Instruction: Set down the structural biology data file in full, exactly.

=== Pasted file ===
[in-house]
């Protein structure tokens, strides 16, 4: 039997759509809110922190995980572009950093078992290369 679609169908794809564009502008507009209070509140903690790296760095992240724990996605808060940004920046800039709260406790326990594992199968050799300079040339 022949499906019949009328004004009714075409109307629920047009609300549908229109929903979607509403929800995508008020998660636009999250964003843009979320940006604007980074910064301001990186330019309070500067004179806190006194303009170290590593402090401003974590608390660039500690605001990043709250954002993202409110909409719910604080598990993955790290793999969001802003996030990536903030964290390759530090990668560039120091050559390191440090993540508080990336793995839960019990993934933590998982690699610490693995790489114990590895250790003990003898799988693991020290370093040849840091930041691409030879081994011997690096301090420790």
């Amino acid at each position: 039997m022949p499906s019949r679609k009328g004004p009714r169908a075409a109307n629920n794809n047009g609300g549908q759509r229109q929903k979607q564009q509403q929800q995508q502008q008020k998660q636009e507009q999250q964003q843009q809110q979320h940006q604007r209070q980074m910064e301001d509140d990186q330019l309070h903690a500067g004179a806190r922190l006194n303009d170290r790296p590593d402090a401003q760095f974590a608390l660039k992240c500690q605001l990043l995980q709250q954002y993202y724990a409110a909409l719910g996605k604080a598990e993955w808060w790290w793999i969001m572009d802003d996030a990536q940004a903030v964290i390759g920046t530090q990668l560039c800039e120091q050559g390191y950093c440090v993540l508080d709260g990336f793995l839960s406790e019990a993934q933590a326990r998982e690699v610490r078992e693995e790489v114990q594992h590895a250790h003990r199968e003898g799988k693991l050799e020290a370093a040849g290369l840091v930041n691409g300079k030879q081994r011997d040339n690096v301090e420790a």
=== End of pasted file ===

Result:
[in-house]
């Protein structure tokens, strides 16, 4: 039997759509809110922190995980572009950093078992290369 679609169908794809564009502008507009209070509140903690790296760095992240724990996605808060940004920046800039709260406790326990594992199968050799300079040339 022949499906019949009328004004009714075409109307629920047009609300549908229109929903979607509403929800995508008020998660636009999250964003843009979320940006604007980074910064301001990186330019309070500067004179806190006194303009170290590593402090401003974590608390660039500690605001990043709250954002993202409110909409719910604080598990993955790290793999969001802003996030990536903030964290390759530090990668560039120091050559390191440090993540508080990336793995839960019990993934933590998982690699610490693995790489114990590895250790003990003898799988693991020290370093040849840091930041691409030879081994011997690096301090420790």
């Amino acid at each position: 039997m022949p499906s019949r679609k009328g004004p009714r169908a075409a109307n629920n794809n047009g609300g549908q759509r229109q929903k979607q564009q509403q929800q995508q502008q008020k998660q636009e507009q999250q964003q843009q809110q979320h940006q604007r209070q980074m910064e301001d509140d990186q330019l309070h903690a500067g004179a806190r922190l006194n303009d170290r790296p590593d402090a401003q760095f974590a608390l660039k992240c500690q605001l990043l995980q709250q954002y993202y724990a409110a909409l719910g996605k604080a598990e993955w808060w790290w793999i969001m572009d802003d996030a990536q940004a903030v964290i390759g920046t530090q990668l560039c800039e120091q050559g390191y950093c440090v993540l508080d709260g990336f793995l839960s406790e019990a993934q933590a326990r998982e690699v610490r078992e693995e790489v114990q594992h590895a250790h003990r199968e003898g799988k693991l050799e020290a370093a040849g290369l840091v930041n691409g300079k030879q081994r011997d040339n690096v301090e420790a």